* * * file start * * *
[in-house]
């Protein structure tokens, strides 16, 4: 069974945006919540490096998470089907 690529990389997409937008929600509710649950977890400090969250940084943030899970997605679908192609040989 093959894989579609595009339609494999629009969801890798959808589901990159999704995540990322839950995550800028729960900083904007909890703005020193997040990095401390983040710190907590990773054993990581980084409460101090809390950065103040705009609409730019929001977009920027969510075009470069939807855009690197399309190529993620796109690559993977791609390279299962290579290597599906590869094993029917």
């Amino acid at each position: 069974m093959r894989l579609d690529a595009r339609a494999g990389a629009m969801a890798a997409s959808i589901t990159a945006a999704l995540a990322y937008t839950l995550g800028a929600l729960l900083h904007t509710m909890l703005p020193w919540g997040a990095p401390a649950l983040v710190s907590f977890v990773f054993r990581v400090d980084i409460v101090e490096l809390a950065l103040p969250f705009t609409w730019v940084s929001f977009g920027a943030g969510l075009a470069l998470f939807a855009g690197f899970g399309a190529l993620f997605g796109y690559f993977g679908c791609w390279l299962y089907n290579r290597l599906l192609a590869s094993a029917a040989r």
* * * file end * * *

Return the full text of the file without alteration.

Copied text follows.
[in-house]
């Protein structure tokens, strides 16, 4: 069974945006919540490096998470089907 690529990389997409937008929600509710649950977890400090969250940084943030899970997605679908192609040989 093959894989579609595009339609494999629009969801890798959808589901990159999704995540990322839950995550800028729960900083904007909890703005020193997040990095401390983040710190907590990773054993990581980084409460101090809390950065103040705009609409730019929001977009920027969510075009470069939807855009690197399309190529993620796109690559993977791609390279299962290579290597599906590869094993029917």
């Amino acid at each position: 069974m093959r894989l579609d690529a595009r339609a494999g990389a629009m969801a890798a997409s959808i589901t990159a945006a999704l995540a990322y937008t839950l995550g800028a929600l729960l900083h904007t509710m909890l703005p020193w919540g997040a990095p401390a649950l983040v710190s907590f977890v990773f054993r990581v400090d980084i409460v101090e490096l809390a950065l103040p969250f705009t609409w730019v940084s929001f977009g920027a943030g969510l075009a470069l998470f939807a855009g690197f899970g399309a190529l993620f997605g796109y690559f993977g679908c791609w390279l299962y089907n290579r290597l599906l192609a590869s094993a029917a040989r």